Debt mismanagement costs taxpayers Rs2.5tr: FPCCIBusiness
KARACHI: Federation of Pakistan Chambers of Commerce and Industry (FPCCI) President Mian Nasser Hyatt Maggo has said that a high-level inquiry be conducted into the deliberate acts of “debt mismanagement” which has cost the country’s taxpayers Rs2,500 billion and is still bleeding fiscal resources.
He said there is a need for making negotiations with the International Monetary Fund (IMF) more transparent by involving the representatives of the FPCCI.
Elaborating further debt mismanagement, the FPCCI president in a letter to Finance Minister Shaukat Tarin on Wednesday stated that it is disturbing for the business community to learn from media reports that the IMF has demanded that more taxes of Rs500bn be put in the current fiscal year which shows a clear disconnect between the tax targets and fiscal management. This is the mismanagement of the federal debt that needs to be addressed rather than increasing tax burdens and restricting the economic growth.
The letter is co-signed by former federal secretary and FPCCI Policy Advisory Board chairman Younus Dagha.
Apex chamber demands inquiry to fix responsibility; wants representation in ongoing negotiations with IMF
He said interest rates were unjustifiably jacked up to 13.5pc despite 8-9pc inflation at the beginning of the IMF programme. The move derailed the economy and led to the country’s first- ever negative growth after 1952. This had also diverted an additional amount of Rs1.1 trillion of taxpayers’ money into the banks annually which is almost equal to country’s defence budget, increasing debt servicing to Rs2,709bn in FY20.
Mr Maggo said it was told that this inflation targeting interest rate regime would bring inflation down and everyone expected lowering of interest rates.
It is surprising, he added, that under the watch of IMF, the then finance minister unjustifiably took the decision to commit the federal government to higher interest rates for coming several years by re-profiling short-term loan to long-term at very high rates despite expectation of lower rates in the coming years. Banks got up to 100pc growth in their profits due to such decisions.
The FPCCI chief said such acts of debt mismanagement need to be reversed to address the fiscal needs. It is the responsibility of both the Finance Division and the IMF who allowed such harmful decisions to be taken when the country needed better fiscal planning.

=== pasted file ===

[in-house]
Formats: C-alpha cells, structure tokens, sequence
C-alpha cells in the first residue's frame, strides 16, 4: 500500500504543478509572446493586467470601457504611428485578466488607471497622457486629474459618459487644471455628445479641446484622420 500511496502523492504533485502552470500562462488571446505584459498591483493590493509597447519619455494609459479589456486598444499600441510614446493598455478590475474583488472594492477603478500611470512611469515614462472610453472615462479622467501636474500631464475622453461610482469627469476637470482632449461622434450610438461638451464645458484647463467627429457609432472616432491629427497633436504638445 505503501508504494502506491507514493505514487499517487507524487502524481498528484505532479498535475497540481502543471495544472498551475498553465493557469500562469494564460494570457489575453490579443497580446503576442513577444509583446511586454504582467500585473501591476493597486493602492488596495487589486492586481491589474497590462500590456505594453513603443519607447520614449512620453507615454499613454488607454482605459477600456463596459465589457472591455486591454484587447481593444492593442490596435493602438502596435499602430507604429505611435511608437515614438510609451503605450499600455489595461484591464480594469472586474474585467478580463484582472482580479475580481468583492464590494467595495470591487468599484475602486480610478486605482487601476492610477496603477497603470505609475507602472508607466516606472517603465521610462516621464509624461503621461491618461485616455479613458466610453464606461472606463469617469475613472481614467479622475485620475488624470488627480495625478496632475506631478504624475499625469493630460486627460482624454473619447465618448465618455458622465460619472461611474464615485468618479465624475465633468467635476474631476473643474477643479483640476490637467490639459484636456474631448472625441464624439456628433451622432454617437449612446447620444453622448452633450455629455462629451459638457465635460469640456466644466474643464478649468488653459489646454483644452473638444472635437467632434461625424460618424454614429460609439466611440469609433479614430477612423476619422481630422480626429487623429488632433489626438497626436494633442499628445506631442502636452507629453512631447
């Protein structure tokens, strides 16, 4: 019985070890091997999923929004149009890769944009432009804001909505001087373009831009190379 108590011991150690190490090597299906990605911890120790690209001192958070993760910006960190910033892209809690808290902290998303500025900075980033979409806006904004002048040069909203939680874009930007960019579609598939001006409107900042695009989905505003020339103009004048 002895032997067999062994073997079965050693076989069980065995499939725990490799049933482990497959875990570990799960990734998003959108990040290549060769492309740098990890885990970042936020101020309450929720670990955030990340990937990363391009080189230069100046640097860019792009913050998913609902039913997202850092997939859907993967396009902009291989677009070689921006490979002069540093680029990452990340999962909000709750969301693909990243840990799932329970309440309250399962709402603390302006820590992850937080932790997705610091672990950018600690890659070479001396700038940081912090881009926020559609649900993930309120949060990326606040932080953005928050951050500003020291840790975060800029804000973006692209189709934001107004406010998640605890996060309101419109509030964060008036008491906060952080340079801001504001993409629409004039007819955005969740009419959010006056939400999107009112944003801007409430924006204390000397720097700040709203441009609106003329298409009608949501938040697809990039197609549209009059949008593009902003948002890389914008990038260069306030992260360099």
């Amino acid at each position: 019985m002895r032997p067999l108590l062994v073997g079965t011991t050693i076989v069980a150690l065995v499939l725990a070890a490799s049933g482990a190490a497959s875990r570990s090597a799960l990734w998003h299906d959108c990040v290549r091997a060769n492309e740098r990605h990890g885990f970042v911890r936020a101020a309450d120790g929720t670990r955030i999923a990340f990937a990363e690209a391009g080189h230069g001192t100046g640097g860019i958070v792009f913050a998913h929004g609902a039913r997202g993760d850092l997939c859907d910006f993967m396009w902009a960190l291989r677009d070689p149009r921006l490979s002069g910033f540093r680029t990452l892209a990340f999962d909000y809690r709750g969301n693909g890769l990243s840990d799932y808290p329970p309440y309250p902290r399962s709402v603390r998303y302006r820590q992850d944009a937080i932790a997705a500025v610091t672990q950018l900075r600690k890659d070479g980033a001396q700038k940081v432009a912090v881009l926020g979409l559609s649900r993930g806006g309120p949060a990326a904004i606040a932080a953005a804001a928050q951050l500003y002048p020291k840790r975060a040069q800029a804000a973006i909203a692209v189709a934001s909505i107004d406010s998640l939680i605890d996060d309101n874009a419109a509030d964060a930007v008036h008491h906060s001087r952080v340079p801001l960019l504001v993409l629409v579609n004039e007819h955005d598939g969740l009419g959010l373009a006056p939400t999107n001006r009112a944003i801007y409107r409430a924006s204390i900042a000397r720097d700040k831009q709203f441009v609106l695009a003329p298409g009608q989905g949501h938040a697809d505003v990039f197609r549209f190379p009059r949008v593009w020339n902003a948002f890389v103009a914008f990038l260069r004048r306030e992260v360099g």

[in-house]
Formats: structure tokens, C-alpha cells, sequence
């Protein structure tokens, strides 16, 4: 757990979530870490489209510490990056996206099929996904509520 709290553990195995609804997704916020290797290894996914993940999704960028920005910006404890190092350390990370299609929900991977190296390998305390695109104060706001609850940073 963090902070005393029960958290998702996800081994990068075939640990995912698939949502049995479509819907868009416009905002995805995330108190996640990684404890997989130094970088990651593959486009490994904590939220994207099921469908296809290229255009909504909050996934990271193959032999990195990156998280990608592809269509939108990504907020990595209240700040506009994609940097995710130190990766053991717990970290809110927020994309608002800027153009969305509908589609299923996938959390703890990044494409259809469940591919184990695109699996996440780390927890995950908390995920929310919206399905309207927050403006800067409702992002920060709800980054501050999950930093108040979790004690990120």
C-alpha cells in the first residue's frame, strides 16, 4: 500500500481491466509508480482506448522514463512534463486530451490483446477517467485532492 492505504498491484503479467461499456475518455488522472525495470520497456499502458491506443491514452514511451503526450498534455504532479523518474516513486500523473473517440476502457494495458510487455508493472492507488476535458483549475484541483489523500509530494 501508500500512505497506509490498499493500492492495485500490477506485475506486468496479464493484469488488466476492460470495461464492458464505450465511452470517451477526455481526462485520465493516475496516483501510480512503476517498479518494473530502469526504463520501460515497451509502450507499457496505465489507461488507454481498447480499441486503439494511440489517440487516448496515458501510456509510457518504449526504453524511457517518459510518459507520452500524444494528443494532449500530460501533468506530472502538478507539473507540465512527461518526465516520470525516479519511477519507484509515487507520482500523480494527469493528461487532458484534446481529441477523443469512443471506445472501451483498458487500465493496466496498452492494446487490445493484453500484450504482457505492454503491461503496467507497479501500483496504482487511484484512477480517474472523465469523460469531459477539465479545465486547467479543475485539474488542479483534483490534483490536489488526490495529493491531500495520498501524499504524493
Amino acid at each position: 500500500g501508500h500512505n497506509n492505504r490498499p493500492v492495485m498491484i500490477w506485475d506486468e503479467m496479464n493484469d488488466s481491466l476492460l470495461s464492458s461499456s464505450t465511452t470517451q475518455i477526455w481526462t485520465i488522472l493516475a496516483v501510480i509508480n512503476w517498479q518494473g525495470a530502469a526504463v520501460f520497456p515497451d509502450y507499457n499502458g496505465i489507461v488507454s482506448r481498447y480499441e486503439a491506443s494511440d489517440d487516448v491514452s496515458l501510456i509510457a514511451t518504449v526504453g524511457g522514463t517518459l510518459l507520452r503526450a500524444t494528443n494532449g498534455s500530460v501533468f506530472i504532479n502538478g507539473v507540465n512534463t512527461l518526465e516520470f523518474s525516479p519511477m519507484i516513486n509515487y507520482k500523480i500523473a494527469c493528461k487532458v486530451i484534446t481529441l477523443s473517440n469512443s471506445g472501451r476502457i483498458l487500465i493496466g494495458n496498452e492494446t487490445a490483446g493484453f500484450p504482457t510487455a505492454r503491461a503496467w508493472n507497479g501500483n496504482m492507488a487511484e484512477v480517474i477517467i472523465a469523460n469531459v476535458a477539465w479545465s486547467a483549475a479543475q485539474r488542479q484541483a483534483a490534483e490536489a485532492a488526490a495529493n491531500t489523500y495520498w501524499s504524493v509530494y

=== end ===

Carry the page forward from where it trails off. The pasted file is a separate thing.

He urged the finance minister to re-fix the interest rates by negotiating with the lending banks and bring down the debt servicing needs of the federal government which would bring down fiscal deficit and also provide much-needed funds for the country’s development.
Meanwhile, in a separate press release, Mr Maggo also recorded his strong reservations on the attachment of bank account under section 140 of the Income Tax Ordinance 2001 and Section 48 of the Sales Tax Act 1990 and termed the new amendment as a hurdle to ease of doing business as envisioned by the prime minister.
He stated that on the instructions of the prime minister the government machinery made an atmosphere that unless the taxpayers are at ease to do their business without any fear of the tax officials, it is not possible to boost the collection of revenue.
However, he said, it seems that the said atmosphere is again at its disturbance in the light of the Federal Board of Revenue’s (FBR) Oct 11 letter wherein attachment of bank account is ordered to be made without informing the taxpayers and implementation is ordered retrospectively on all recoveries.
The president FPCCI said that the trade is under pressure due to escalation of parity between the dollar and rupee and now comes the draconian steps being taken by the FBR in the shape of instructions to forcefully recover the disputed taxes from the bank accounts of taxpayers.
He said that the tax machinery is almost at a failure to dig out new taxpayers instead it is bent upon on hand twisting methods against the existing taxpayers to collect so called revenue. On the other hand if such practices are enforced it will pile up the litigation between the tax collectors and taxpayers and the courts are already at a burden due to such litigation.
The trade community feels that the hierarchy of the FBR is under pressure to meet their targets and to recover the disputed taxes by using their extraordinary powers.
In recent months, the taxpayers have been complaining about the “highhandedness” by the FBR.
The matter had also landed in the Senate Standing Committee on Finance that last week recommended the government to sack taxmen who made exaggerated tax demands and then rejected appeals of taxpayers under pressure from FBR headquarter.
Published in Dawn, October 14th, 2021